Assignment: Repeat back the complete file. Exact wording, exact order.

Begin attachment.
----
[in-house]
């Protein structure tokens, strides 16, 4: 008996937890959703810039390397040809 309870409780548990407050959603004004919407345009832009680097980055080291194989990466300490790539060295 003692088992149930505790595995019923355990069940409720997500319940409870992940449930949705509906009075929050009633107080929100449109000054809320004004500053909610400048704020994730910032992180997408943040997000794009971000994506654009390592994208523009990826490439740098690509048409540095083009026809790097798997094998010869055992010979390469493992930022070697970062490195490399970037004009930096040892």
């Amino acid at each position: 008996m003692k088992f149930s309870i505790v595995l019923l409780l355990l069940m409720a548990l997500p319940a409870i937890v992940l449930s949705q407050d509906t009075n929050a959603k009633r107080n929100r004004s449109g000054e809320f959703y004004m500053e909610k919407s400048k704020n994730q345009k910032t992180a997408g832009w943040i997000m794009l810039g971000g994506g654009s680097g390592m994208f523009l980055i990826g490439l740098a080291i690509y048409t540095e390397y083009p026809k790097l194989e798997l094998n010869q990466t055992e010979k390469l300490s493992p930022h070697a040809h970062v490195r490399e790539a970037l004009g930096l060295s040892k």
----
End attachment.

[in-house]
């Protein structure tokens, strides 16, 4: 008996937890959703810039390397040809 309870409780548990407050959603004004919407345009832009680097980055080291194989990466300490790539060295 003692088992149930505790595995019923355990069940409720997500319940409870992940449930949705509906009075929050009633107080929100449109000054809320004004500053909610400048704020994730910032992180997408943040997000794009971000994506654009390592994208523009990826490439740098690509048409540095083009026809790097798997094998010869055992010979390469493992930022070697970062490195490399970037004009930096040892």
């Amino acid at each position: 008996m003692k088992f149930s309870i505790v595995l019923l409780l355990l069940m409720a548990l997500p319940a409870i937890v992940l449930s949705q407050d509906t009075n929050a959603k009633r107080n929100r004004s449109g000054e809320f959703y004004m500053e909610k919407s400048k704020n994730q345009k910032t992180a997408g832009w943040i997000m794009l810039g971000g994506g654009s680097g390592m994208f523009l980055i990826g490439l740098a080291i690509y048409t540095e390397y083009p026809k790097l194989e798997l094998n010869q990466t055992e010979k390469l300490s493992p930022h070697a040809h970062v490195r490399e790539a970037l004009g930096l060295s040892k």